Iraq’s Chaldean Christians cancel public Christmas celebrations over respect for deaths in anti-government protests

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Iraqis walk past a decorated Christmas tree in Baghdad’s Karrada district Credit:  SABAH ARAR/AFP via Getty Images
Josie Ensor, Middle East correspondent
Joseph Haboush
The towering Christmas tree in Baghdad’s Tahrir Square had always been a wondrous sight. The giant baubles, twinkling tinsel and angelic figure sat at its tip had brightened up the otherwise drab central plaza.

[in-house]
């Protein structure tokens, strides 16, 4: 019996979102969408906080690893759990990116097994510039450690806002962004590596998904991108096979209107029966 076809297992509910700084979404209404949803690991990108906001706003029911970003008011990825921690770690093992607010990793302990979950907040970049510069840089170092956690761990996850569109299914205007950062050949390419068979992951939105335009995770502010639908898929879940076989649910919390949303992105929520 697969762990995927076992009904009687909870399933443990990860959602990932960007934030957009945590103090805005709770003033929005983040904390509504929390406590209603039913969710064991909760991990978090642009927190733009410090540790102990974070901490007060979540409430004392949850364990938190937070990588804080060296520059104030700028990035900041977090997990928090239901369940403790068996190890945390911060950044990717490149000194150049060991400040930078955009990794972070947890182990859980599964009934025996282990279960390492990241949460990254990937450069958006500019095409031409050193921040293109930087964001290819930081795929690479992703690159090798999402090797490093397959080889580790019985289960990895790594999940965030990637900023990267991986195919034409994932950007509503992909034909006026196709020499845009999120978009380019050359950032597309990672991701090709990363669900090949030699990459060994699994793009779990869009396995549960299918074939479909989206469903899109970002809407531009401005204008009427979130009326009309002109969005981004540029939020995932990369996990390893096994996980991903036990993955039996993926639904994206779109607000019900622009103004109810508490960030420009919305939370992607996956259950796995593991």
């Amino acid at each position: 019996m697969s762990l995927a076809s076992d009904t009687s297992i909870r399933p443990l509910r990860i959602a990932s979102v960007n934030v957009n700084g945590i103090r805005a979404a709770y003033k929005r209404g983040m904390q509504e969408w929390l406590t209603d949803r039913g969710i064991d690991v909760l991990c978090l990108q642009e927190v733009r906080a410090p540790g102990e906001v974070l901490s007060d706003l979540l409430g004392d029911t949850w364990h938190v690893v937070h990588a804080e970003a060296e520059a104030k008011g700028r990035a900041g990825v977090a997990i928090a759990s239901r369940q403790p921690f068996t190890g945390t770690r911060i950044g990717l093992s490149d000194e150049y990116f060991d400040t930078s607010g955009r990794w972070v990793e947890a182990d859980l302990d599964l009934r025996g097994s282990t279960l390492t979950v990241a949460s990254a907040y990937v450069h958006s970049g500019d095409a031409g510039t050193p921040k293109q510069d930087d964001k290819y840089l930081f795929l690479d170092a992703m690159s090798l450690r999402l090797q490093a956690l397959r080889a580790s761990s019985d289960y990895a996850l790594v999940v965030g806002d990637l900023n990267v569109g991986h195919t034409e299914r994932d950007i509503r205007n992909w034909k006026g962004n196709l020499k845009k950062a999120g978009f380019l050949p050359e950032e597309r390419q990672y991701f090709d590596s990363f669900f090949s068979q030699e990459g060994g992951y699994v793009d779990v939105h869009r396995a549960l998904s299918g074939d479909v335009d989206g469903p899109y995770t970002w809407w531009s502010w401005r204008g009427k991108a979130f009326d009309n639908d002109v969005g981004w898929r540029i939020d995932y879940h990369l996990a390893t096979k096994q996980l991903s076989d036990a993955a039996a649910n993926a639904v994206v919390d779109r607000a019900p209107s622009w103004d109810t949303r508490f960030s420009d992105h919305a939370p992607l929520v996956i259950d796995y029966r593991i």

Families of all faiths would gather on the first Sunday of every December to watch as its lights were switched on to great ceremony. This year, however, the tree lays bare.

Earlier this month, leaders of the Chaldean faith – the largest Christian denomination in Iraq – decided to cancel public celebrations of Christmas in solidarity with those protesting against the government.